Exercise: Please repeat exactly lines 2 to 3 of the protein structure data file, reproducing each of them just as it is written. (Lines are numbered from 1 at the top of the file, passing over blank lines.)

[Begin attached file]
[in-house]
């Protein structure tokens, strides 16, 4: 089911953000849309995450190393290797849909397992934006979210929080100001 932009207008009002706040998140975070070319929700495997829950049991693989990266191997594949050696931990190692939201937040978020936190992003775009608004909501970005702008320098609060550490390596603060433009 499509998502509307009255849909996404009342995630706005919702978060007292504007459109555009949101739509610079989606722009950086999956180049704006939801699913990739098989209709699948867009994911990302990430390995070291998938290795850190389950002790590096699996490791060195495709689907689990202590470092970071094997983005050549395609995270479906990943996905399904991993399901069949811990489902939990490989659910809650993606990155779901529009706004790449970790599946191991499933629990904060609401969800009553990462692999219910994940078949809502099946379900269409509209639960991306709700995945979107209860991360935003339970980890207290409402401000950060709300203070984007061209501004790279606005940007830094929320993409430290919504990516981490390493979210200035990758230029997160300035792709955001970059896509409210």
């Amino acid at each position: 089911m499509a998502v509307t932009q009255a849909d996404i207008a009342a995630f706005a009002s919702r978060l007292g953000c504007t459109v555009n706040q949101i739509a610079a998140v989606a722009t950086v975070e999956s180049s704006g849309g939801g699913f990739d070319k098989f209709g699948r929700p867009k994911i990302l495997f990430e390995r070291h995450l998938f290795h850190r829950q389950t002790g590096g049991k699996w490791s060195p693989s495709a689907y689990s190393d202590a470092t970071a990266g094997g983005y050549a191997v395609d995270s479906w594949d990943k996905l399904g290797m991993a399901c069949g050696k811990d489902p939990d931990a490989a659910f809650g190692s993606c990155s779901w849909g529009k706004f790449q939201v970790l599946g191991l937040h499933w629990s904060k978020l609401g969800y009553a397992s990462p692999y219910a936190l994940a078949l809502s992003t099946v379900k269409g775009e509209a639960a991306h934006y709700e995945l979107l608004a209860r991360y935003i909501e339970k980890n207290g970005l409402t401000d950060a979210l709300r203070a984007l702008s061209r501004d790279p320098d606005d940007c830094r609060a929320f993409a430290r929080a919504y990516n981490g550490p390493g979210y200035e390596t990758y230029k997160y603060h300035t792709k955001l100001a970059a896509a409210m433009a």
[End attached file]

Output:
């Protein structure tokens, strides 16, 4: 089911953000849309995450190393290797849909397992934006979210929080100001 932009207008009002706040998140975070070319929700495997829950049991693989990266191997594949050696931990190692939201937040978020936190992003775009608004909501970005702008320098609060550490390596603060433009 499509998502509307009255849909996404009342995630706005919702978060007292504007459109555009949101739509610079989606722009950086999956180049704006939801699913990739098989209709699948867009994911990302990430390995070291998938290795850190389950002790590096699996490791060195495709689907689990202590470092970071094997983005050549395609995270479906990943996905399904991993399901069949811990489902939990490989659910809650993606990155779901529009706004790449970790599946191991499933629990904060609401969800009553990462692999219910994940078949809502099946379900269409509209639960991306709700995945979107209860991360935003339970980890207290409402401000950060709300203070984007061209501004790279606005940007830094929320993409430290919504990516981490390493979210200035990758230029997160300035792709955001970059896509409210």
């Amino acid at each position: 089911m499509a998502v509307t932009q009255a849909d996404i207008a009342a995630f706005a009002s919702r978060l007292g953000c504007t459109v555009n706040q949101i739509a610079a998140v989606a722009t950086v975070e999956s180049s704006g849309g939801g699913f990739d070319k098989f209709g699948r929700p867009k994911i990302l495997f990430e390995r070291h995450l998938f290795h850190r829950q389950t002790g590096g049991k699996w490791s060195p693989s495709a689907y689990s190393d202590a470092t970071a990266g094997g983005y050549a191997v395609d995270s479906w594949d990943k996905l399904g290797m991993a399901c069949g050696k811990d489902p939990d931990a490989a659910f809650g190692s993606c990155s779901w849909g529009k706004f790449q939201v970790l599946g191991l937040h499933w629990s904060k978020l609401g969800y009553a397992s990462p692999y219910a936190l994940a078949l809502s992003t099946v379900k269409g775009e509209a639960a991306h934006y709700e995945l979107l608004a209860r991360y935003i909501e339970k980890n207290g970005l409402t401000d950060a979210l709300r203070a984007l702008s061209r501004d790279p320098d606005d940007c830094r609060a929320f993409a430290r929080a919504y990516n981490g550490p390493g979210y200035e390596t990758y230029k997160y603060h300035t792709k955001l100001a970059a896509a409210m433009a």